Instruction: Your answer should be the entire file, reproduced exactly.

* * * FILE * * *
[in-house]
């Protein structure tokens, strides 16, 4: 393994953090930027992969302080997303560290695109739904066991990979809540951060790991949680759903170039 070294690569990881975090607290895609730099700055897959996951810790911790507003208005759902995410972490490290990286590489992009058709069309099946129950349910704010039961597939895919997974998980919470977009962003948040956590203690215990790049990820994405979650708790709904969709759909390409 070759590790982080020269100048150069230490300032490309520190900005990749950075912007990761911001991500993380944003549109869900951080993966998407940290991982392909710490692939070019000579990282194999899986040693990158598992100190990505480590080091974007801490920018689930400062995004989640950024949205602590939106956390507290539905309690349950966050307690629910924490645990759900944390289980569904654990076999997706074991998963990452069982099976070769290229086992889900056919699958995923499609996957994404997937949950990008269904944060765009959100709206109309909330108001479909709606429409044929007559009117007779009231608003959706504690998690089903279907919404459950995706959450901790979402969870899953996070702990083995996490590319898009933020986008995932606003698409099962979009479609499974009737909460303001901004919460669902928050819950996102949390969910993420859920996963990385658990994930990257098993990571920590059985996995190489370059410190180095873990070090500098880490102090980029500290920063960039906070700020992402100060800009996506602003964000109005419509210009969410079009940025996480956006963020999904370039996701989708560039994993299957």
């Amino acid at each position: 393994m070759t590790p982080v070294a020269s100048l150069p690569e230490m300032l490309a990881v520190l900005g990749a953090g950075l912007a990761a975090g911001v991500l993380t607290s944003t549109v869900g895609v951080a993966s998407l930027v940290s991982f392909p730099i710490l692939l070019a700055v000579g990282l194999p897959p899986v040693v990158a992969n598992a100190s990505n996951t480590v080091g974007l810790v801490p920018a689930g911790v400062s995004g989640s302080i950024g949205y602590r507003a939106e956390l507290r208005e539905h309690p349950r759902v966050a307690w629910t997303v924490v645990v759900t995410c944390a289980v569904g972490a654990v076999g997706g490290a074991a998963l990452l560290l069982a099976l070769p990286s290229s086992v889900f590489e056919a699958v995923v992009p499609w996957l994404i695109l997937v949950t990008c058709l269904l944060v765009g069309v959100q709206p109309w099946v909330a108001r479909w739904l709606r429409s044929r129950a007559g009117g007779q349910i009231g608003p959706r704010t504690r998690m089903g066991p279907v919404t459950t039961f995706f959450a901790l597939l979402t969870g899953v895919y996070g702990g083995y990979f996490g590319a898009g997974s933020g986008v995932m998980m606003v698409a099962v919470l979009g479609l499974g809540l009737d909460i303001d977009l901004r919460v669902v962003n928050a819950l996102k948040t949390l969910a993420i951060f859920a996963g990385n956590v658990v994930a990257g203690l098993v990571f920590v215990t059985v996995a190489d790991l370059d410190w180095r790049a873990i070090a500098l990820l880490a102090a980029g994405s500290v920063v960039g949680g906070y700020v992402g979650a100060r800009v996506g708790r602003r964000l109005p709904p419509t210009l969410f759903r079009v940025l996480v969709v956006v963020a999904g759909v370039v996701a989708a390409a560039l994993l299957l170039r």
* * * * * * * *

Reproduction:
[in-house]
């Protein structure tokens, strides 16, 4: 393994953090930027992969302080997303560290695109739904066991990979809540951060790991949680759903170039 070294690569990881975090607290895609730099700055897959996951810790911790507003208005759902995410972490490290990286590489992009058709069309099946129950349910704010039961597939895919997974998980919470977009962003948040956590203690215990790049990820994405979650708790709904969709759909390409 070759590790982080020269100048150069230490300032490309520190900005990749950075912007990761911001991500993380944003549109869900951080993966998407940290991982392909710490692939070019000579990282194999899986040693990158598992100190990505480590080091974007801490920018689930400062995004989640950024949205602590939106956390507290539905309690349950966050307690629910924490645990759900944390289980569904654990076999997706074991998963990452069982099976070769290229086992889900056919699958995923499609996957994404997937949950990008269904944060765009959100709206109309909330108001479909709606429409044929007559009117007779009231608003959706504690998690089903279907919404459950995706959450901790979402969870899953996070702990083995996490590319898009933020986008995932606003698409099962979009479609499974009737909460303001901004919460669902928050819950996102949390969910993420859920996963990385658990994930990257098993990571920590059985996995190489370059410190180095873990070090500098880490102090980029500290920063960039906070700020992402100060800009996506602003964000109005419509210009969410079009940025996480956006963020999904370039996701989708560039994993299957």
């Amino acid at each position: 393994m070759t590790p982080v070294a020269s100048l150069p690569e230490m300032l490309a990881v520190l900005g990749a953090g950075l912007a990761a975090g911001v991500l993380t607290s944003t549109v869900g895609v951080a993966s998407l930027v940290s991982f392909p730099i710490l692939l070019a700055v000579g990282l194999p897959p899986v040693v990158a992969n598992a100190s990505n996951t480590v080091g974007l810790v801490p920018a689930g911790v400062s995004g989640s302080i950024g949205y602590r507003a939106e956390l507290r208005e539905h309690p349950r759902v966050a307690w629910t997303v924490v645990v759900t995410c944390a289980v569904g972490a654990v076999g997706g490290a074991a998963l990452l560290l069982a099976l070769p990286s290229s086992v889900f590489e056919a699958v995923v992009p499609w996957l994404i695109l997937v949950t990008c058709l269904l944060v765009g069309v959100q709206p109309w099946v909330a108001r479909w739904l709606r429409s044929r129950a007559g009117g007779q349910i009231g608003p959706r704010t504690r998690m089903g066991p279907v919404t459950t039961f995706f959450a901790l597939l979402t969870g899953v895919y996070g702990g083995y990979f996490g590319a898009g997974s933020g986008v995932m998980m606003v698409a099962v919470l979009g479609l499974g809540l009737d909460i303001d977009l901004r919460v669902v962003n928050a819950l996102k948040t949390l969910a993420i951060f859920a996963g990385n956590v658990v994930a990257g203690l098993v990571f920590v215990t059985v996995a190489d790991l370059d410190w180095r790049a873990i070090a500098l990820l880490a102090a980029g994405s500290v920063v960039g949680g906070y700020v992402g979650a100060r800009v996506g708790r602003r964000l109005p709904p419509t210009l969410f759903r079009v940025l996480v969709v956006v963020a999904g759909v370039v996701a989708a390409a560039l994993l299957l170039r």